“That’s because they’ve been taught by these fraud rings to know exactly what to say to the insurance companies.”

“For every new technology, the thieves or fraudsters are going to be enthusiastically looking for ways to defeat the technologies,” — Jim Schweitzer, senior vice president and COO, NICB.

Social media analysis is sometimes part of the mix, although its use may be more limited in its effectiveness against professional fraud. Still, in a case like the NYC ring with thousands of minor players, it could have been used to investigate the many “patients” involved, some of whom undoubtedly failed to keep up the pretense of their injuries. Some may have even boasted about the scam.

“It’s amazing what people are willing to brag about,” said NICB’s Schweitzer.

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“Law enforcement every day are solving cases where the individuals involved talked about [their crimes] with friends on Facebook or Twitter or some other social media. There is that human need for attention … letting people know, ‘Hey, I got away with this.’ It’s crazy but it’s true.”

Of course, none of these tools can wholly prevent fraud, Rose cautioned. But they can help insurers spot trends sooner, develop strategies based on those trends and get critical information to adjusters early on.

“Once you put those safeguards in place, it’s amazing how quickly those fraudsters disappear. It’s not always about catching them,” said Rose. “It’s more about deterring them or deflecting them.”

Michelle Kerr is associate editor of Risk & Insurance. She can be reached at mkerr@lrp.com
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Seasonal Safety

No Humbug on Safety for This Workplace

The North Pole is one of the safest workplaces in the world, thanks to the top-down leadership style of its internationally recognized CEO.
By: | December 11, 2014 • 5 min read
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If you were to study some of the safest and most successful organizations, you’d see that many of them share a common philosophy: When the CEO takes ownership of the safety program, it sends a message to the entire company that safety is top priority. That universal truth is evident at organizations around the world — including the North Pole.

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North Pole CEO Santa Claus is a stickler for safety, and he knows how to drive results. For the 2014 holiday season, there were only 15 OSHA recordable elf injuries, down 15 percent from last year. There were only two serious lost-time injuries in 2014, both Fleet Management employees, related to a trampling incident involving Donner and Blitzen. (Both reindeer have since received anger management counseling through the organization’s employee assistance program.)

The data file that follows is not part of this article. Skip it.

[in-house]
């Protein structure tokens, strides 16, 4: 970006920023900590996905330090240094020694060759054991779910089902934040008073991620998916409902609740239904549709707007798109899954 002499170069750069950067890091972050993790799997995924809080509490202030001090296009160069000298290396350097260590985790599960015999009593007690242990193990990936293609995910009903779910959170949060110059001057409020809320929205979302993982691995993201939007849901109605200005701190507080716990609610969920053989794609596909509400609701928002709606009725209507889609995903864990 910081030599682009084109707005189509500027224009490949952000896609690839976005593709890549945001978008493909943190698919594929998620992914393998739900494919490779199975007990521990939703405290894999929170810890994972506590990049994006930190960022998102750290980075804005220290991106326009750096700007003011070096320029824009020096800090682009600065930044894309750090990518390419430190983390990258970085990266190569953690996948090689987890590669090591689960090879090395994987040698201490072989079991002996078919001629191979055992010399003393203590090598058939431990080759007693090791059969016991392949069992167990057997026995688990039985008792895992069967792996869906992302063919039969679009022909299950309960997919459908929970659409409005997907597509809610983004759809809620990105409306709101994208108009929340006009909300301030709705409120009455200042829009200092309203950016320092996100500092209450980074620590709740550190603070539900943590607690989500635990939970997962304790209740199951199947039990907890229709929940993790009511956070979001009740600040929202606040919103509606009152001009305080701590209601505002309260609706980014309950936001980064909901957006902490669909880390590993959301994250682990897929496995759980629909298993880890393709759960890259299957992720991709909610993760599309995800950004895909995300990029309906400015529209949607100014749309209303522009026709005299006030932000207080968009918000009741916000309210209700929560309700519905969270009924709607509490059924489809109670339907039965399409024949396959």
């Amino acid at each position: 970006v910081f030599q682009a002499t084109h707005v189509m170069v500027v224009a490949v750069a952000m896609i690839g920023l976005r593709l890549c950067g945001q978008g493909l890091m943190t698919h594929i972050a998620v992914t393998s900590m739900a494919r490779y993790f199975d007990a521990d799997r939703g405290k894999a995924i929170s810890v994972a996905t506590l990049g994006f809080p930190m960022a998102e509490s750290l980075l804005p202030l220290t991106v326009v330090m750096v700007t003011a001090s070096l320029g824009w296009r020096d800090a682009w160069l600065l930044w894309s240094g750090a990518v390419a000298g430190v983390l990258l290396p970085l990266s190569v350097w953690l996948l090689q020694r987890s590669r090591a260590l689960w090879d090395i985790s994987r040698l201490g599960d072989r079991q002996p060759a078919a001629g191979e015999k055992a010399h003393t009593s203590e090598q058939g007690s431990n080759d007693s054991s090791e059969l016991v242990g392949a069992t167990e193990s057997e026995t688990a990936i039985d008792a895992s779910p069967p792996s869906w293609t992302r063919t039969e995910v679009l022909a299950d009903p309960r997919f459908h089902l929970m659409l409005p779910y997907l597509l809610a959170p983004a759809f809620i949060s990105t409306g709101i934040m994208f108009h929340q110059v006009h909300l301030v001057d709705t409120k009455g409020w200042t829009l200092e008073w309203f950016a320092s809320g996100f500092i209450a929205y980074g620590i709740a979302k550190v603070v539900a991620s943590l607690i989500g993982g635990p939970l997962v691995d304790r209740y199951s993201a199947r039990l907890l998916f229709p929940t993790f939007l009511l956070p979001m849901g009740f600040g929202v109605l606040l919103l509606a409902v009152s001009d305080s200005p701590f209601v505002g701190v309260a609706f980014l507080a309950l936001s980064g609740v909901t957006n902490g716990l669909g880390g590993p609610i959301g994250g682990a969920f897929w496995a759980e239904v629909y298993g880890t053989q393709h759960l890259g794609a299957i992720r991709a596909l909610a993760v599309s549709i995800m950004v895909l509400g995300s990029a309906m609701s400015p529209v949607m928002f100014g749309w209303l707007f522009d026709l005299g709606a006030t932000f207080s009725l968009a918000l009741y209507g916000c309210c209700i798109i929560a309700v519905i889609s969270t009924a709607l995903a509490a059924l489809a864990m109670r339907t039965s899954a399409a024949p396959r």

Those injury statistics are quite remarkable, when you consider that the North Pole workforce is more than 10,000 strong, with 80 percent of elves involved in high-hazard work in toy manufacturing, product testing and quality assurance, packaging and warehouse operations.

Always New Challenges

Claus personally chairs the organization’s safety committee, which includes representatives from departments such as Toy Operations, Reindeer Fleet Management, Wish List Fulfillment, Sled Logistics and Sweets Services. Committee members take ownership of safety for their departments, leading weekly training sessions for their teams on job-specific issues such as avoiding slips and falls from spilled hot cocoa, and wearing safety goggles while product testing Nerf guns and using cut-resistant gloves to reduce the paper-cut risk for staff members tasked with opening and filing letters to Santa.

Santa faces unique risk management challenges every year. In the 1960s, a change to the Silly Putty formula caused widespread cases of chemical sensitivity among handlers. In 1996, a dozen product testers working on Tickle Me Elmo had to be treated for Reynaud’s Syndrome.  “We should’ve seen that one coming,” said Claus ruefully, as he explained how stricter vibration protocols were put in place after that season.

The broad range of toys manufactured at the North Pole present a myriad of safety risks to elf workers.